knowledge relating to the background and past experience of refugees;

  • lack of first

    hand knowledge of conditions in detention centres and support services


  • apparent support

    for mandatory detention and activities designed to discourage further

    asylum seekers by the Australian community;

  • the underlying

    fears of the Australian public, both for themselves and their children,

    relating to people they consider "other" in an environment

    where they feel they have little control over their own life chances;

  • the apparent lack

    of support for international treaties by the Australian community and

    the desire to be seen as a country that makes decisions that are independent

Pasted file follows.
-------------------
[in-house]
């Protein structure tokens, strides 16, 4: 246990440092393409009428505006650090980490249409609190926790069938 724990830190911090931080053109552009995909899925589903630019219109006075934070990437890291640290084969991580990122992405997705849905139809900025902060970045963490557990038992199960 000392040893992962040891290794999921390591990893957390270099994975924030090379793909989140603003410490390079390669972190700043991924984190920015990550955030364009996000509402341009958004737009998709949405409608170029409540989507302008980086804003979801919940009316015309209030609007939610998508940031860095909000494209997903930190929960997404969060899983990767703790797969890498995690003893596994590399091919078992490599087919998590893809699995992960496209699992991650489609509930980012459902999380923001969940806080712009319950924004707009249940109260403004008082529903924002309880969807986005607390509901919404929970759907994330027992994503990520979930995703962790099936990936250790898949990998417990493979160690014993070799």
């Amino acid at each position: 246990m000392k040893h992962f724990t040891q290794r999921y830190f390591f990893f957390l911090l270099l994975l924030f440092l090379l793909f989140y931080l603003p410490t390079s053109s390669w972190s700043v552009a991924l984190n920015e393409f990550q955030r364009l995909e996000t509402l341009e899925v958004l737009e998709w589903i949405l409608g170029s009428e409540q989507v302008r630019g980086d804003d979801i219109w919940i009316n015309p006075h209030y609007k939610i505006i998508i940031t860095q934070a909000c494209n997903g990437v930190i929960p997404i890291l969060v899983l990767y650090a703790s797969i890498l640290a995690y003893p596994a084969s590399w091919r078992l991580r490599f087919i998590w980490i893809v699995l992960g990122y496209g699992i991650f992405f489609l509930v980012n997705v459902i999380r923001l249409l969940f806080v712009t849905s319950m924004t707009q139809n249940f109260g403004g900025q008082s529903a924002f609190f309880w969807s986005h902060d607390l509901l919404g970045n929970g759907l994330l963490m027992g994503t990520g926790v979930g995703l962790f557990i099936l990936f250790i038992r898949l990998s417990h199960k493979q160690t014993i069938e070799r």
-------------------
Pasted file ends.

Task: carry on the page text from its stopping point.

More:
of international pressures;

  • the difficulties

    faced by Governments and Oppositions parties in making and supporting

    decisions based on evidence without the support of the community - even

    though this evidence points to both individual and community harm;

  • that the implementation

    of recommendations directed to specific groups of asylum seekers (in

    this case, the separation of families with children and unaccompanied

    minors from other detainees) may have profound adverse effects on other

    detained individuals.


of early life experience (including foetal influences) on development,

health and well being throughout life.

There is a vast amount

of evidence that early life experience sets the scene for health and well

being throughout life.

These observations,

based on large population studies, are backed by biochemical and sophisticated

imaging studies of the developing brain demonstrating that adverse circumstances

in early life, including foetal life, result in changes in the patterns